7 Tips to Stop Bedwetting ...

Whether bedwetting is something new that has started to occur or if you are still struggling with helping your child to overcome it, here are some helpful tips. The following 7 tips to stop bedwetting cover a variety of options. Some might be just what you are looking for to help your child gain confidence and to eliminate some of the stress you both are feeling over the issue of bedwetting.

7. Offer Rewards

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Some bedwetting issues can be eliminated with a little hard work. In cases such as this, the reward system might be a good one to try. Kids tend to need an incentive every now and then. Give your child a reward of something he/she would look forward to. It’s best to not use food as a reward, since this has the potential to lead to problems later in life. Maybe your child has a favorite park or a movie he/she has wanted to see. Determine how many days of having a dry bed are needed to earn the reward and post this data on a sheet where you both can keep track of it.

6. Desmopressin or Imipramine

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These medications control the creation of urine during the night. With an empty bladder, there’s no chance of bedwetting. Not all bedwetting has to be remedied with medications, but in the instances where they are required, self-confidence is greatly boosted. Your child’s doctor can suggest the best medication for your child if it is necessary to stop the bedwetting episodes.

5. Training Pants

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Your child might not be completely ready for potty training yet. Girls and boys gain control of bladder muscles at different times in their lives. Most girls are successfully potty trained by the time they reach 18 months; some even a bit sooner than this. Little boys don’t have the muscle control necessary to keep their pants dry until closer to the age of 3 years. Training pants are a great option for naptime and bedtime when potty training is in progress.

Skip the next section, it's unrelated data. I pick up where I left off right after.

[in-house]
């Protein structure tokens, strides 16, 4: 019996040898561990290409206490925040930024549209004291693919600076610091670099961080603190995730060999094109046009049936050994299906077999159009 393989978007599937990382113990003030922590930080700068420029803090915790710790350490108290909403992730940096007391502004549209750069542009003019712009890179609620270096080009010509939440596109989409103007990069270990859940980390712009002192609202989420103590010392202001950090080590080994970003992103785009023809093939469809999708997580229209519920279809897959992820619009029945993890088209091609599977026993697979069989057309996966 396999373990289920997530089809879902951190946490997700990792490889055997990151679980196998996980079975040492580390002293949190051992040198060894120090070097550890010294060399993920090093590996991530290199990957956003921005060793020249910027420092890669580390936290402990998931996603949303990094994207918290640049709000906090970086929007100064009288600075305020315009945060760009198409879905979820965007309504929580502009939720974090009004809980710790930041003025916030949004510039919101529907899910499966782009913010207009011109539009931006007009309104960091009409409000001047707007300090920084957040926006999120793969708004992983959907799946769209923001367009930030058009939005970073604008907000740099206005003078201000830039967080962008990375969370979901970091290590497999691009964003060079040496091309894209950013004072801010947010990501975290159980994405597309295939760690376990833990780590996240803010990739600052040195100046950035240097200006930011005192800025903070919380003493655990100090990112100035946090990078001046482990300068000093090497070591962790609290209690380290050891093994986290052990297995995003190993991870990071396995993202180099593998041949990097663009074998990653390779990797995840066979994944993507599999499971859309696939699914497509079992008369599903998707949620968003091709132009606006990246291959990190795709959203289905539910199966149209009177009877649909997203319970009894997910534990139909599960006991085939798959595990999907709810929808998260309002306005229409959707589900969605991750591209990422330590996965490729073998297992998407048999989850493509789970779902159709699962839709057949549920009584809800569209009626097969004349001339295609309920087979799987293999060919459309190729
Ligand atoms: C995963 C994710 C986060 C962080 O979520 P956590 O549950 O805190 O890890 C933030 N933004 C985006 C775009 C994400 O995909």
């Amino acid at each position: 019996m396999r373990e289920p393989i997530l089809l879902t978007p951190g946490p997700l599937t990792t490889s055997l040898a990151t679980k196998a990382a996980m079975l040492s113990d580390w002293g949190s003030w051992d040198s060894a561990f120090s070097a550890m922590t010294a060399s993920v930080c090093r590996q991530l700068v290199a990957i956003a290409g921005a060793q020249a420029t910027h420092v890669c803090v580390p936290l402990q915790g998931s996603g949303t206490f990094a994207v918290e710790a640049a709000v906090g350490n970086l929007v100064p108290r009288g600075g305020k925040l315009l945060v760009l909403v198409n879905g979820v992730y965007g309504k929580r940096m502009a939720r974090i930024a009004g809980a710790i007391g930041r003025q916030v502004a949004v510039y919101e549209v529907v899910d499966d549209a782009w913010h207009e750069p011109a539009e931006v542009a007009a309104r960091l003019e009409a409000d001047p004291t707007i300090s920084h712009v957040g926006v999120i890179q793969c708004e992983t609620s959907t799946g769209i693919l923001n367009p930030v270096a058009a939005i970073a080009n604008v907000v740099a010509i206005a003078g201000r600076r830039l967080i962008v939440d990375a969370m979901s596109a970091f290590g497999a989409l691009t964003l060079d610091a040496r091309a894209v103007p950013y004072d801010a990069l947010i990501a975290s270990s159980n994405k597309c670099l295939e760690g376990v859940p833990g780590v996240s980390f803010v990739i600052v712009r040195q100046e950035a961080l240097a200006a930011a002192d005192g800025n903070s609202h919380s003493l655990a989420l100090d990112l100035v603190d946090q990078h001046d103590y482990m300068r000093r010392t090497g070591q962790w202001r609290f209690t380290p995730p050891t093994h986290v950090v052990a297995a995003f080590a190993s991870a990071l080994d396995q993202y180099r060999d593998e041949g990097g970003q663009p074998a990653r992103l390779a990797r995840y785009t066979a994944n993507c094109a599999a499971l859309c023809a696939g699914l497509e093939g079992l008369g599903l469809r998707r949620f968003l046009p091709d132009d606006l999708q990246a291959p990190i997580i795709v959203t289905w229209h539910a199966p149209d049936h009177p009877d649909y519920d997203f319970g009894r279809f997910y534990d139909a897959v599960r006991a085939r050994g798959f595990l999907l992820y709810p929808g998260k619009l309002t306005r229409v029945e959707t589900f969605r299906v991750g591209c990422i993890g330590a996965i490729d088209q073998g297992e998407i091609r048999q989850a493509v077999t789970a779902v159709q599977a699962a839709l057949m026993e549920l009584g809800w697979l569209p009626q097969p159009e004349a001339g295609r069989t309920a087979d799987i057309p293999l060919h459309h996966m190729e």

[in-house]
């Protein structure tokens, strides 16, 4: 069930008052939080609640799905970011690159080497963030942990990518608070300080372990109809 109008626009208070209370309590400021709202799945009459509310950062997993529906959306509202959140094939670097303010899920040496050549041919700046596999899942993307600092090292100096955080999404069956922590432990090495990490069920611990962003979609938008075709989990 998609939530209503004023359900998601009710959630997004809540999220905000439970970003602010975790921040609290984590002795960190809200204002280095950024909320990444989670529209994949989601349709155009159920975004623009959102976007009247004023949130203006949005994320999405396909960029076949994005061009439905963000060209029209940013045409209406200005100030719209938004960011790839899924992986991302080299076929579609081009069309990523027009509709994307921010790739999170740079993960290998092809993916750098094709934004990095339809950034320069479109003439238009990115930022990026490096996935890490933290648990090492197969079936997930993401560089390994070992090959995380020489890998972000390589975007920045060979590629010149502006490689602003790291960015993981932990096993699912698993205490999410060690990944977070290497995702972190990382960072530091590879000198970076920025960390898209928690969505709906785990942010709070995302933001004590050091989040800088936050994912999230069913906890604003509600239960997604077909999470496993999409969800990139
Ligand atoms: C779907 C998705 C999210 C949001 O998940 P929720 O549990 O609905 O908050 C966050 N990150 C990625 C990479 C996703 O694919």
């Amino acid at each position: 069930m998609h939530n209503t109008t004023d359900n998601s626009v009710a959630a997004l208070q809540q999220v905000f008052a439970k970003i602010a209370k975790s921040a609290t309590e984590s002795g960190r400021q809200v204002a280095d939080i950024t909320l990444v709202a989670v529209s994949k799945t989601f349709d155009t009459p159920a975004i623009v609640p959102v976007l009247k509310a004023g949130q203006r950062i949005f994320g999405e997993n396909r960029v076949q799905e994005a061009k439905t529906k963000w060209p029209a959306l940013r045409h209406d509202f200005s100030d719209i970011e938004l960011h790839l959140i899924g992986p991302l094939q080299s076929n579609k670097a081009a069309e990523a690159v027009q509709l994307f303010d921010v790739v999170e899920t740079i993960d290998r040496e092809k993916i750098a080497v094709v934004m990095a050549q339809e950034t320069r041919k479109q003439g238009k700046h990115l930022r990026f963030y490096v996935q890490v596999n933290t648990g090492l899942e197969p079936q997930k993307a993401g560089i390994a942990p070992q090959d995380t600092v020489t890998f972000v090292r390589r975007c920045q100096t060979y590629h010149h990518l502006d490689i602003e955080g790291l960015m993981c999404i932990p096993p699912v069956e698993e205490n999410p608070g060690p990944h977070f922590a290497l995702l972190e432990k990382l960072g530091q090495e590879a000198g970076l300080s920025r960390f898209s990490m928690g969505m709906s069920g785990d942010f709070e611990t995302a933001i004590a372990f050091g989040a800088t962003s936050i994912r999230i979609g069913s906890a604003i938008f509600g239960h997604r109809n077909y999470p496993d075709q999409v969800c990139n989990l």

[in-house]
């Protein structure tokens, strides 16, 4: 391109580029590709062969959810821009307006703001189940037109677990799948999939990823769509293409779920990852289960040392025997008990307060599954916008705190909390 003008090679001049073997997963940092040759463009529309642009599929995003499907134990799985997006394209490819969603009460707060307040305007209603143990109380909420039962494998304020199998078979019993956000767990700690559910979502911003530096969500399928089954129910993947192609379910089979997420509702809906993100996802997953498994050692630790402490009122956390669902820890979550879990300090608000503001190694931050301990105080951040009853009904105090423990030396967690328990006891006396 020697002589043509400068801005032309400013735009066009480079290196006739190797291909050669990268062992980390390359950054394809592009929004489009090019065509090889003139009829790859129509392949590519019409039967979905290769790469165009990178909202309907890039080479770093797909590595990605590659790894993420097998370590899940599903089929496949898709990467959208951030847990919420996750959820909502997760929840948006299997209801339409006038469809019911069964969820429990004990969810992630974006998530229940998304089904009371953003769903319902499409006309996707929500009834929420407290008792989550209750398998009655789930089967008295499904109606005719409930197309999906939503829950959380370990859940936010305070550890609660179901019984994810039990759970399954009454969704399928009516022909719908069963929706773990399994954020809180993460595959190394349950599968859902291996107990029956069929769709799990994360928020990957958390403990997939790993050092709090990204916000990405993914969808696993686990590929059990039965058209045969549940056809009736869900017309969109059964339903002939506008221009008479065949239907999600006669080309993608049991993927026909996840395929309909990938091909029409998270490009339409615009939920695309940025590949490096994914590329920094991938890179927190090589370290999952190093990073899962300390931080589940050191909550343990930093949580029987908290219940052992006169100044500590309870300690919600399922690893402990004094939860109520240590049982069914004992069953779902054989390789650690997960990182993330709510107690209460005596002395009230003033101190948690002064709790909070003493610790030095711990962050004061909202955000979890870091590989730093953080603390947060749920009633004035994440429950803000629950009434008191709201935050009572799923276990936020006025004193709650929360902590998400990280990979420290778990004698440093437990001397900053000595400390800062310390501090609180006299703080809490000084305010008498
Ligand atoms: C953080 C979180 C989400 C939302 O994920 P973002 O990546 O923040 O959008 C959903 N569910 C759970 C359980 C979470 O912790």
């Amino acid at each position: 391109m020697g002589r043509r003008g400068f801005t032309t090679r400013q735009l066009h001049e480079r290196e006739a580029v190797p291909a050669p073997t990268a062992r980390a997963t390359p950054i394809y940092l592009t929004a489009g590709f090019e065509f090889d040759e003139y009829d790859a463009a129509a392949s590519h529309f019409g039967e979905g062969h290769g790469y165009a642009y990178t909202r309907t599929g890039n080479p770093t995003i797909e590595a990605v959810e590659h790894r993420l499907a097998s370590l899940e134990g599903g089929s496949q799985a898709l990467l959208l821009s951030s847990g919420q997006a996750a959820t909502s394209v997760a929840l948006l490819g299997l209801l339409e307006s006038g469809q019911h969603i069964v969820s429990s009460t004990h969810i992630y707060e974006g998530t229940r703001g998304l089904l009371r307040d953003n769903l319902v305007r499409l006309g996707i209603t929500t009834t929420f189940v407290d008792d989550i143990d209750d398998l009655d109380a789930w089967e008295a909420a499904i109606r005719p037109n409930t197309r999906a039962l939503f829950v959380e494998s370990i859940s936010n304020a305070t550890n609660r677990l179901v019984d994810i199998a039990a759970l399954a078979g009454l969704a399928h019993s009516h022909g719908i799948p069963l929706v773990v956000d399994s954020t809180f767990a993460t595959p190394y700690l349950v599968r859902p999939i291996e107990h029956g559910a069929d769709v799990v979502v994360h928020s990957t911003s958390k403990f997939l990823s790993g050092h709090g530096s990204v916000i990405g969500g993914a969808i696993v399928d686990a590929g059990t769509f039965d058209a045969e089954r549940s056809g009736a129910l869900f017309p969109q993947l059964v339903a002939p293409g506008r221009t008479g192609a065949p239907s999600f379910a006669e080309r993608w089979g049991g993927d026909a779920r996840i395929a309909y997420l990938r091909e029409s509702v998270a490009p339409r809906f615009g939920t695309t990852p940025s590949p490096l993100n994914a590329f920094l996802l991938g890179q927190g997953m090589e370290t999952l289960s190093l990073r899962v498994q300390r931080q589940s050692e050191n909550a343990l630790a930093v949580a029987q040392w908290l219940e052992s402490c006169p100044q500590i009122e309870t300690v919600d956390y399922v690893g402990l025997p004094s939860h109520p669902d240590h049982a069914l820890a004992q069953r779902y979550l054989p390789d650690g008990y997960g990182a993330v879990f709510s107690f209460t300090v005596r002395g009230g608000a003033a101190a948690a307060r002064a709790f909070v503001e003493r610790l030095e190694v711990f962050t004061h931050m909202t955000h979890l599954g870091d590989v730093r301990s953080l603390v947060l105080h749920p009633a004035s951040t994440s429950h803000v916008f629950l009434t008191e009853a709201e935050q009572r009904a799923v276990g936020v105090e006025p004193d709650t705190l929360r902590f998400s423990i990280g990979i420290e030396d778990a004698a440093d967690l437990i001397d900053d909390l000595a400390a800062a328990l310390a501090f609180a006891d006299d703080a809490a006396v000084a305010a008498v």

4. Condition the Bladder by Delaying Urination during the Day

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This technique works from some children and is one of the suggestions offered by doctors. When your child has to go to the bathroom, have him/her delay the process for a couple of minutes. It might be best to practice this in the comfort of your own home so the bathroom will be in easy reach. If this doesn’t work, move on to something else to avoid either of you becoming frustrated.

3. Set an Alarm to Wake up and Use the Restroom

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Emptying the bladder part way through the night can stop the occurrence of bedwetting. Set the alarm for 2 or 3 hours after bedtime. You might have to physically carry your child to the bathroom, since kids tend to be difficult to wake once they’ve been sleeping for a while. Try gradually setting the alarm for a bit later if you feel 2 or 3 hours is too short of a time span before a bathroom break is actually necessary.

2. Make Sure a Bathroom Stop is Taken before Bedtime

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One last trip to the bathroom right before bed often works well with kids of most ages. It’s also a good idea to not provide any additional fluids a couple of hours before bedtime.

1. Rule out the Possibility of Medical Problems

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If you’ve tried a number of the above solutions at home and haven’t had good results, it might be time to visit your child’s doctor. You need to rule out the possibility of there being any underlying medical issues which need to be attended to. Whether there is a physical or psychological problem, the doctor should be able to tell you the best way to handle it.

Do you feel any of these 7 tips to stop bedwetting are going to be helpful to you or someone you know? Feel free to offer any additional suggestions you might have or techniques you’ve used in the past.

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